Beal Botanical Laboratory 1880- Burned in 1890
"Was built in 1880 and stood on the bank of the brook, north of the botanic garden . The building was designed by Watkins & Arnold, and erected under their supervision. The contractors were Fuller and Wheeler, of Lansing. The building was situated on the west bank of the ravine, near the main drive and northwest of the greenhouse , to which it was connected by a foot bridge across the ravine. The site is the same as the one previously occupied for some years by the apiary. As seen from the west it was very conspicuous and added a great deal to the appearance of the grounds. Views from the upper story were among the finest at the College, and included the State Capitol and other portions of the city. It was two stories high, and was modified Gothic in Style, being provided with a rose window and two towers." [1]

1880 -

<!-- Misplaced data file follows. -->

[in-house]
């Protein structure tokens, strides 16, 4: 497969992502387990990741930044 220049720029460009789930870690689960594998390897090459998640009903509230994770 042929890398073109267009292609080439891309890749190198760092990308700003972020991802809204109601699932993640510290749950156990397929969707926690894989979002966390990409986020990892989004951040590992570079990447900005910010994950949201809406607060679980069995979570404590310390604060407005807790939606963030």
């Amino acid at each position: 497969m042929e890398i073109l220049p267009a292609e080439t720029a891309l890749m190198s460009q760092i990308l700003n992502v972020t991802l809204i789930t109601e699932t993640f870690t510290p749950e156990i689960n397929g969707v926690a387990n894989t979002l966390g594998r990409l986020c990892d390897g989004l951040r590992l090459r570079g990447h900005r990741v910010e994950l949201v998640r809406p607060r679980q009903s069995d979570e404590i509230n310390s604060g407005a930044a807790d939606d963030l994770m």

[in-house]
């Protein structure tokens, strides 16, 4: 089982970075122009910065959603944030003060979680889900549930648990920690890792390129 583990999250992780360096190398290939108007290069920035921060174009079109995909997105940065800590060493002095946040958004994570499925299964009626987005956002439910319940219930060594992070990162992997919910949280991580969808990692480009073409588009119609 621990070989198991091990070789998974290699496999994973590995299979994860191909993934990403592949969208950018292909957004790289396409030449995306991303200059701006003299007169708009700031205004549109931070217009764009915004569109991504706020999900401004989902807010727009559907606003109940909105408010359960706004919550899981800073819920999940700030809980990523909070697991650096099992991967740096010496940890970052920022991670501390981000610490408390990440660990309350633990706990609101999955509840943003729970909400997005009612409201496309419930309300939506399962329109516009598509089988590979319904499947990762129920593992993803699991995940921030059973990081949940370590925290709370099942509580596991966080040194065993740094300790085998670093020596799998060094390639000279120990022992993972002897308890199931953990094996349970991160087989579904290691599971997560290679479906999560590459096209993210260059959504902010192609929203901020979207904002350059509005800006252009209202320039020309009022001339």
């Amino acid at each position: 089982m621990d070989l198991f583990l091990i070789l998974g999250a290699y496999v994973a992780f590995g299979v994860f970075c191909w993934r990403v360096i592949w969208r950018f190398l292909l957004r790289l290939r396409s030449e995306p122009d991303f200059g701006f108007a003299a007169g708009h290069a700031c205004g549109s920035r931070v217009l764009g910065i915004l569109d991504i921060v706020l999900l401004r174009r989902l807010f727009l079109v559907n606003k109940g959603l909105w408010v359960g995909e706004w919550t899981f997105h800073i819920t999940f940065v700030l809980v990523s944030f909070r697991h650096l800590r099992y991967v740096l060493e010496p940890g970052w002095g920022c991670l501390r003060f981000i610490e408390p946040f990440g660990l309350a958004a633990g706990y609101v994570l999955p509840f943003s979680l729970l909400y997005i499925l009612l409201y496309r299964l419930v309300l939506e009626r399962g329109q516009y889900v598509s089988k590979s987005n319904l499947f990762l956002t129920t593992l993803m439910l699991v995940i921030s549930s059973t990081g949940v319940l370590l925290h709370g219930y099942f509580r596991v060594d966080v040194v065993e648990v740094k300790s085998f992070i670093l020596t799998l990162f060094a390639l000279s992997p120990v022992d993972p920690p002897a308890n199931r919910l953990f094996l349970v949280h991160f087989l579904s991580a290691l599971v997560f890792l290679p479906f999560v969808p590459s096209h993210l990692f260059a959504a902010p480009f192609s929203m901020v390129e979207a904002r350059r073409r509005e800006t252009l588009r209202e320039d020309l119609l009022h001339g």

The buildings is situated on the west bank of the ravine, near the main drive and northwest of the green-house, to which it will be connected by a foot bridge across the ravine.”“It is build of wood with a foundation of brick and stone; two stories high, and is modified gothic style, being provided with a rose window and two towers. The extreme height of 66 feet, extreme length north and south 66 feet and extreme width of 46 feet.“On the first floor is a large recitation and work room 44x48 feet, fitted with cases and other conveniences. On the North is the teacher’s desk, raised two steps, and back of this are three blackboards, each nine feet long and hung on pulleys, to raise or lower as required. There are three rows of tables each 22 inches wide. There is a drawer for each student. There is a pump and sink in the southwest corner of the room. The ceiling is 13 feet from the floor and is supported without the need of any columns in the room. The windows are high and numerous enough to afford an abundance of light on the darkest days. The windows in the south end are made of ground glass. The room is finished in native wood without paint, and presents a cheerful appearance. In the northwest corner is a study which has doors leading to the hall and to the recitation room. In the northeast corner is a hall for entering the study, the laboratory and the museum upstairs. The lower rooms are heated with a number four Columbia furnace. The second story is intended, with the exception of a small work-room, exclusively for a museum of vegetable products. The ceiling of this room is nine feet high, ample for good exhibition cases. In the center is an open space in the ceiling 13x30 feet. From the floor through this opening it is 31 feet to the ceiling near the roof. As will be understood, the museum has a gallery all around it. The amount of space in this new museum room is ten times as great as that occupied by the general museum.“Nearly every one who sees the building regrets that it was not built of brick or veneered with brick. This can still be done, and would give the building a more substantial appearance, which is quite desirable. The amount appropriated for the building was $6,000, much to small a sum to make an ample fire proof building.” W.J. Beal [2]